6/ And finally, as a class Year 12 will be really quite good students of your subject and will most likely be ready to become truly bloody brilliant at it so you can have oodles of fun intellectually stretching them as far as possible.
Anyway, the facts around my morning mania are that my English HoD, Catherine, has asked/allowed me to teach a couple of lessons on contemporary collections of poetry with a Year 12 group. I put a bit of time on Sunday into planning a lesson, and did a half-decent job of teaching it today. That we were studying the incredible Citizen: An American Lyric by Claudia Rankine did most of the heavy lifting for me in making the lesson successful.
But before I got to enjoy this 75-minute highlight of the day, we had second-round interviews for the important support role of Operations Manager, and think we have appointed somebody with great talent and potential. I also observed part of a Psychology interview lesson where I saw what a truly great Year 12 lesson looks like, and so we appointed there too. We have got some special teachers joining our already-wonderful team next year. The RMS students are very lucky, and this is why we put so much time into getting our appointments right.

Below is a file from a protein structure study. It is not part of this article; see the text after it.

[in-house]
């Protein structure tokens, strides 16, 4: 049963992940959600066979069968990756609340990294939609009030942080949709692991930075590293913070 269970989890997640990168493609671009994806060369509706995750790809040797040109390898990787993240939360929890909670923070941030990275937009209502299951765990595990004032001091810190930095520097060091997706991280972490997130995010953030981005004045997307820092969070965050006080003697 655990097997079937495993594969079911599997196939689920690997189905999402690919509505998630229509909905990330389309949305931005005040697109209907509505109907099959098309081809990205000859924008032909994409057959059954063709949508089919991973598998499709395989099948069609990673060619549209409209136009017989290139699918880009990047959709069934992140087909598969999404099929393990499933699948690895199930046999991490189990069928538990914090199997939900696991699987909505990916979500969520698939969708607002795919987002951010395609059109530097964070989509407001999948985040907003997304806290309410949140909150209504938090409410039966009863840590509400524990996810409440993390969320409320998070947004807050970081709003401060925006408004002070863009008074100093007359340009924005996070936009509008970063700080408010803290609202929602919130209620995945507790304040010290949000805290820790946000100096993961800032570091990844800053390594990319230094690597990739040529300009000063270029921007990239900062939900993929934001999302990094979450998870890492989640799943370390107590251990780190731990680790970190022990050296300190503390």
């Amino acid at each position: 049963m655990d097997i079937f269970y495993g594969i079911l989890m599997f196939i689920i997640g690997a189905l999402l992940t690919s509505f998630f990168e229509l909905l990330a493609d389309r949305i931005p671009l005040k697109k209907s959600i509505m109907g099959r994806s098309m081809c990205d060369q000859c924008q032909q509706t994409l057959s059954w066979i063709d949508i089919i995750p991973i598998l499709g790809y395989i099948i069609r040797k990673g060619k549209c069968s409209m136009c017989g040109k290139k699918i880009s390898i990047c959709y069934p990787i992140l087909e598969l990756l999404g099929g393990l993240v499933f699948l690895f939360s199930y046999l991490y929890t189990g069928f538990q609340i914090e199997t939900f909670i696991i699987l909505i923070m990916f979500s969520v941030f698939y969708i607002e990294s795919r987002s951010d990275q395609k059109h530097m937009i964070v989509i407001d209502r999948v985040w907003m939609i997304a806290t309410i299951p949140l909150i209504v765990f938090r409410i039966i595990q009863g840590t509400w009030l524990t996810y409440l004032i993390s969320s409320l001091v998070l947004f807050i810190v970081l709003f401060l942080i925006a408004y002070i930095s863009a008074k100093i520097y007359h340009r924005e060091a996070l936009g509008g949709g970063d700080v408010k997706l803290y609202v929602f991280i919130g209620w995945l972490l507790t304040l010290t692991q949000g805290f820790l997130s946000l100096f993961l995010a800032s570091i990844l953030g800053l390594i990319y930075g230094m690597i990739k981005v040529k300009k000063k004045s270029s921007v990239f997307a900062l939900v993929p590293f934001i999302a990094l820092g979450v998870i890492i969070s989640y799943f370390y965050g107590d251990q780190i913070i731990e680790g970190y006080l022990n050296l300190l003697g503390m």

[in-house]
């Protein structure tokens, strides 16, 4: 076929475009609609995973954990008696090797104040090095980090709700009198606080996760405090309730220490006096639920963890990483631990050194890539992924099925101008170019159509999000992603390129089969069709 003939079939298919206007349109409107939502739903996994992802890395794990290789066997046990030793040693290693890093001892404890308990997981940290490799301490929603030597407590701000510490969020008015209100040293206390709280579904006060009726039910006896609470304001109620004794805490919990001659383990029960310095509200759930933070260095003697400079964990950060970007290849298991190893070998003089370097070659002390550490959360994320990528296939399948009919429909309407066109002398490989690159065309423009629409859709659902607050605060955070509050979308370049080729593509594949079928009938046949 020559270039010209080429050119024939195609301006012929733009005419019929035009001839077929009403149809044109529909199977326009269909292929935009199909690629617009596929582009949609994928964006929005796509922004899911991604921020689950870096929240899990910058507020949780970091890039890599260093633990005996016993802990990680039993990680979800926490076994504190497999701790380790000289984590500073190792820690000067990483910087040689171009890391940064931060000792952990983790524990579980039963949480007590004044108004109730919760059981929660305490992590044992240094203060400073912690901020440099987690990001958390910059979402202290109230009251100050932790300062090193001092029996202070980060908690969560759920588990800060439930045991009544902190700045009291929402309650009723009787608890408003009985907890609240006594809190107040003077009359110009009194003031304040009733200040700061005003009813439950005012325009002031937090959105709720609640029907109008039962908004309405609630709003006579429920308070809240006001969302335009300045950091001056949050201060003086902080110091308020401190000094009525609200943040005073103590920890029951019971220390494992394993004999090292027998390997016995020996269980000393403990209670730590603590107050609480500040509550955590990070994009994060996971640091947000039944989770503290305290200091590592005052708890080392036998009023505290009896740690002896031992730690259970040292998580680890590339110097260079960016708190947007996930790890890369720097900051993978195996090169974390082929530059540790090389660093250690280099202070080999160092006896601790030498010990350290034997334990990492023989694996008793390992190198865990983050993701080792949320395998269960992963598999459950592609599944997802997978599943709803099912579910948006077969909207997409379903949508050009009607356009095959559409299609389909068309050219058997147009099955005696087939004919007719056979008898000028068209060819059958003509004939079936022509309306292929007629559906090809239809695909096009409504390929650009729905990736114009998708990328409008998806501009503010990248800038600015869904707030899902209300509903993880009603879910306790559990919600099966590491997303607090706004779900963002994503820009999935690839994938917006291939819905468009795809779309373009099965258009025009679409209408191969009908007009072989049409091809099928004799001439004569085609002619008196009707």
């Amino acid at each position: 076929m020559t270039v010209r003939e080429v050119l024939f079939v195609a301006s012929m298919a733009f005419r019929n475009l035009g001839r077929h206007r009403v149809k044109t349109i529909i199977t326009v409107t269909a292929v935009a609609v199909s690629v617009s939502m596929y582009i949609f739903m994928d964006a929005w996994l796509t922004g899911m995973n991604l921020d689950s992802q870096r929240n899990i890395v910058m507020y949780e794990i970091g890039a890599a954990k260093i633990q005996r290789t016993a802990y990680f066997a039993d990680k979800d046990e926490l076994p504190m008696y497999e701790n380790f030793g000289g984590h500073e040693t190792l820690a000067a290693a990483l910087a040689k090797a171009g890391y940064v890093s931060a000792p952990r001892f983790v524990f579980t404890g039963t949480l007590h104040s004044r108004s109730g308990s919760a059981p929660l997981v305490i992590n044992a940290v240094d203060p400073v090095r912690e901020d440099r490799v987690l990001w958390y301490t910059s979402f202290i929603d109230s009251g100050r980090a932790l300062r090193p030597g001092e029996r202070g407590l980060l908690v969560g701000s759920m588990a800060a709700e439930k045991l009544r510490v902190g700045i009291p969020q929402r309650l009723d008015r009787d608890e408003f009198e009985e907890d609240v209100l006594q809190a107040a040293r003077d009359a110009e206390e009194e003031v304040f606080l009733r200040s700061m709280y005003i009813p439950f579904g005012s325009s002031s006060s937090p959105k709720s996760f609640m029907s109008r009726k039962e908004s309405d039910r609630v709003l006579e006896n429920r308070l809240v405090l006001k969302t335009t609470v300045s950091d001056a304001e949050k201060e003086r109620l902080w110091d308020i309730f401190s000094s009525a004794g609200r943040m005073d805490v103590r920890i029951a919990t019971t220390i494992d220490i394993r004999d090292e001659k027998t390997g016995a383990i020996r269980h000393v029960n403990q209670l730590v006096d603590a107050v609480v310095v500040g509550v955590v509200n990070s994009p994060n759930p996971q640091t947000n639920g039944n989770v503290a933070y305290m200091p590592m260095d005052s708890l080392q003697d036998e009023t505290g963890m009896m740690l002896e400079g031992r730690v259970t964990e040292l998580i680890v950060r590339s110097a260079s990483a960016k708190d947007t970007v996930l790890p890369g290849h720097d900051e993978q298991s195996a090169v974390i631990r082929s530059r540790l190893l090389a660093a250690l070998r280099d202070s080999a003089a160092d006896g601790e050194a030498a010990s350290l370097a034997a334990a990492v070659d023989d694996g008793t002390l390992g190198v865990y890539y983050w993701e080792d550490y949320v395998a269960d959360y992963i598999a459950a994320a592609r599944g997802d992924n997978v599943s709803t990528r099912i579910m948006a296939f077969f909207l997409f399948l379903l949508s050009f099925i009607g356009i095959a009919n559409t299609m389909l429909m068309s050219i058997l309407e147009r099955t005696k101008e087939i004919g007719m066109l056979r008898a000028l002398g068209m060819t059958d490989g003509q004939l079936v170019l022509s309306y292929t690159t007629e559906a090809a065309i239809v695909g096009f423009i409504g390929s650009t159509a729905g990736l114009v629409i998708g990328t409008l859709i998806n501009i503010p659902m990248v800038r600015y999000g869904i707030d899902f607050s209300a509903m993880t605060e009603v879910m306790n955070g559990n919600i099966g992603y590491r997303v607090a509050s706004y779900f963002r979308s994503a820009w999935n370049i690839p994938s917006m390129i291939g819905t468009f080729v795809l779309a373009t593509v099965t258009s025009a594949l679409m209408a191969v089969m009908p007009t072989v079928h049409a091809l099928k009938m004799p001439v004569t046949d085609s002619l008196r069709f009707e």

I also met late afternoon with Sophia and Emma, two sharp, special colleagues who explain to me why we should use a communication system called SOCS for our school calendar from September. I could share with you the reasons why, but if Sophia and Emma (approaching this problem from two different starting points back in January) both separately tell you that X is the best solution for any particular problem, then just do as I did, and trust them – they’ll have found the best solution for you.
Wednesday 3 May 2023
Today is the Wednesday after the first of three Bank Holidays in May, so at RMS we’re all following a Monday timetable. Confused? Blame bloomin’ Sophia, it was her idea! Foolishly, I just trusted her.